You have a grasp of the market, you understand the operating environment — now it’s time to create your business plan.
A solid business plan is key to launching any startup. Boeing says it will provide free review services for new airline business plans and financials:
“We offer constructive suggestions, question assumptions, and challenge the entrepreneur to prove the concept just as prospective investors might.”
If you need help getting the initial plan drafted, Boeing says it can recommend advisors around the world.
According to Boeing, the airline business plan should consider the following:
Analysis of the market and competition
Description of the business and opportunity
Details about the operation
Management team biographies
Discussion of risks and obstacles
Pro forma financial statements/projections
The business plan is a success, and you’ve raised the money you need to get started. Now comes the fun part: picking your aircraft.
At this point, you’ll have selected your target markets and frequencies. Based on analyses of air traffic and route/schedule planning, you’re now positioned to pick the airplane type to get started with.
Naturally, Boeing recommends buying Boeing.
If your business plan calls for high capacity or long-range aircraft, Boeing or its European rival Airbus are essentially the only options. Boeing’s smallest current plane, the 737 Max 7, can hold up to 172 people and fly more than 3,800 miles without stopping.
If you’re looking to start with lower capacity or shorter flights, though, you may be better off looking at a planemaker that produces regional jets or propeller planes, such as Embraer, Mitsubishi Regional Jet, or ATR.
For something in-between, you could also look at the unique Airbus A220. The plane, which was first conceived by Canada-based Bombardier before being sold to Airbus, can carry anywhere from 100 to 160 passengers, and fly nearly 3,000 to 3,300 nautical miles.
As part of the aircraft decision, you’ll have to decide whether to buy or lease planes, and whether to get them new or used.
How you source your aircraft can be crucial to your fledgling airline’s long-term success.
Whether to pay outright or finance, buy or lease, likely depends on your initial capital and business plan. If you’re a startup airlines looking to lease, Boeing says it will help you find leasing partners.
Of course, the decision could come down to availability. Planemakers often take orders years in advance, and contractual agreements with top airline and lessor customers often dictate delivery availability for smaller players.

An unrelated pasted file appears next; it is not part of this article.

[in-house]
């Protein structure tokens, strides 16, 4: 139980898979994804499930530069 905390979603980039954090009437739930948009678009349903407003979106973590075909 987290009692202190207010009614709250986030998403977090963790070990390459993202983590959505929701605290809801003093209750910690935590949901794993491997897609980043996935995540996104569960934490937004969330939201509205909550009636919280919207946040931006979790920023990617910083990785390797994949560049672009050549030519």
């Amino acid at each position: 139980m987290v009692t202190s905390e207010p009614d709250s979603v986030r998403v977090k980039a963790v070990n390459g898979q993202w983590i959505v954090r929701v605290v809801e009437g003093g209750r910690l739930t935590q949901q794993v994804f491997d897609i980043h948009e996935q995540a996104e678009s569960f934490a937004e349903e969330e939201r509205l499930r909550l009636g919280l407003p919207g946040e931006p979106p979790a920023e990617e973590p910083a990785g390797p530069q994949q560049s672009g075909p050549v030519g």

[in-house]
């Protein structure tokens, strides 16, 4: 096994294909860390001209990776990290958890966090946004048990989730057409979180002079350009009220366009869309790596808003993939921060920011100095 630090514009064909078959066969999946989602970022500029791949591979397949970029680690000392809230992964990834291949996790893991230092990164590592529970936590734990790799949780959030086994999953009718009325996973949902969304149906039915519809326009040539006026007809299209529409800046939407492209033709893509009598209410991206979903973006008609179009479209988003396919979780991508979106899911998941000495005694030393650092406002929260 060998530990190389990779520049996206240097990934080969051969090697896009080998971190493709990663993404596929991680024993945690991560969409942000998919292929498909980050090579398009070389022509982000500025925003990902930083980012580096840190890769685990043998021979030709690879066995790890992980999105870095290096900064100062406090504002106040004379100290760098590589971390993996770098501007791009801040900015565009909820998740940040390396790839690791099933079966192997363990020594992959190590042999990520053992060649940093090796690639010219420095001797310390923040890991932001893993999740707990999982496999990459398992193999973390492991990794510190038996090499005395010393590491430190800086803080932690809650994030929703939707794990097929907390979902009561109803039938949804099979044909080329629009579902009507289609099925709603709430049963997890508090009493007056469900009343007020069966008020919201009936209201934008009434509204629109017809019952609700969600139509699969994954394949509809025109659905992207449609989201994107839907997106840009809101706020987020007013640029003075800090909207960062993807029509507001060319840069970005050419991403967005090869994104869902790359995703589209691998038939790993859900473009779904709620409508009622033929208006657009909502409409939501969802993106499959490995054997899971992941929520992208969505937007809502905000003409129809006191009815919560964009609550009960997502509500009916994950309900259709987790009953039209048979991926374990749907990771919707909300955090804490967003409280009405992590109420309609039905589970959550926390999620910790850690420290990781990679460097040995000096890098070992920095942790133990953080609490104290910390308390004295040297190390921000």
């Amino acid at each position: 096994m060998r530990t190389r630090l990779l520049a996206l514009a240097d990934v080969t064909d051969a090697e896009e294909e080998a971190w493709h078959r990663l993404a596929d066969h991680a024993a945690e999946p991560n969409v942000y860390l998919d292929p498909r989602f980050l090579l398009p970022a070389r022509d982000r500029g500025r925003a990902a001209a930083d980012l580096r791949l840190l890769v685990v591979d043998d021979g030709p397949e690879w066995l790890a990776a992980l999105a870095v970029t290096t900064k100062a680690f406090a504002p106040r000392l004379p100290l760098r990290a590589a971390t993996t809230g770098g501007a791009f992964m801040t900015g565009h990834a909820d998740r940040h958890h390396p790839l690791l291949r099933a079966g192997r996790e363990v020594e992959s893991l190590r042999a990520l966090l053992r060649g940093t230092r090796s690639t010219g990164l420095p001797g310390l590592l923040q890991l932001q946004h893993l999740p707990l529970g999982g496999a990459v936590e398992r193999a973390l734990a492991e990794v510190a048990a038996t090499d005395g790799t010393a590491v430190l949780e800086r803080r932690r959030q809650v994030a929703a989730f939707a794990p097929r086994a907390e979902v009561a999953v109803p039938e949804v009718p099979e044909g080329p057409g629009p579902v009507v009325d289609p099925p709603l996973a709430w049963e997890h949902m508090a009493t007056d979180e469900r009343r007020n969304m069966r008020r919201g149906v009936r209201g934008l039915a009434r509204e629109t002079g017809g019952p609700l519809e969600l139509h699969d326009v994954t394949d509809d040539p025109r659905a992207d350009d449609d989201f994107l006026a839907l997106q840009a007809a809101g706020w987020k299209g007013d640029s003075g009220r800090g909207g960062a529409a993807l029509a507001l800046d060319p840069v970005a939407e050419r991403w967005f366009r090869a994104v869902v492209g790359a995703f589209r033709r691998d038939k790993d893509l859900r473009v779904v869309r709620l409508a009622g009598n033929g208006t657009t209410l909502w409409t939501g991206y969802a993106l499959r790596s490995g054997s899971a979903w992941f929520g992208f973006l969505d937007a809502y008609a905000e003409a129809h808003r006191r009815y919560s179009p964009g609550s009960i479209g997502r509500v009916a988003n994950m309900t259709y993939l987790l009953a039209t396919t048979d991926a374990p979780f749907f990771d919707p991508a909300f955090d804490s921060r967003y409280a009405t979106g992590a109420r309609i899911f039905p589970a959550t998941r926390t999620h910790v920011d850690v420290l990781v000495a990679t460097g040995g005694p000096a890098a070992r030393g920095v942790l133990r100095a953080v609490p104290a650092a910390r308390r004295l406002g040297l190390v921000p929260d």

Similarly, a lack of the right type of plane on the used market or from a leasing company could force you to be flexible.
It’s finally time to get airborne — and now the real work begins.
Joey Hadden/Business Insider
You’ve sourced your planes, secured your regulatory approvals, hired your staff, locked down your routes, gates, and landing slots, and sold your seats. It’s finally time for your first flight.
Don’t think you can rest, though. Keeping an airline running — and turning it profitable — is an endless endeavor.
Staying up to speed on market shifts and regulatory changes, managing disruptions to normal service, and simply keeping things running smoothly will be plenty to keep you and your team busy.
So will dealing with your aircraft.
Planes need ongoing inspections and maintenance. Pilots need to continue refreshing their skills on actual planes and in simulators. Flight attendants need their own certifications.
Boeing has an entire division — Boeing Global Services — which brings in billions of dollars each year offering maintenance, data analytics, supply chain resources, and other services to current and former customers. (Airbus and other companies provide similar aftermarket services for aircraft owners, too.)
You’ve brought your imagined airline to life, a tremendous accomplishment by itself. Keeping it going and expanding will be plenty to keep you busy.
Read the original article on Business Insider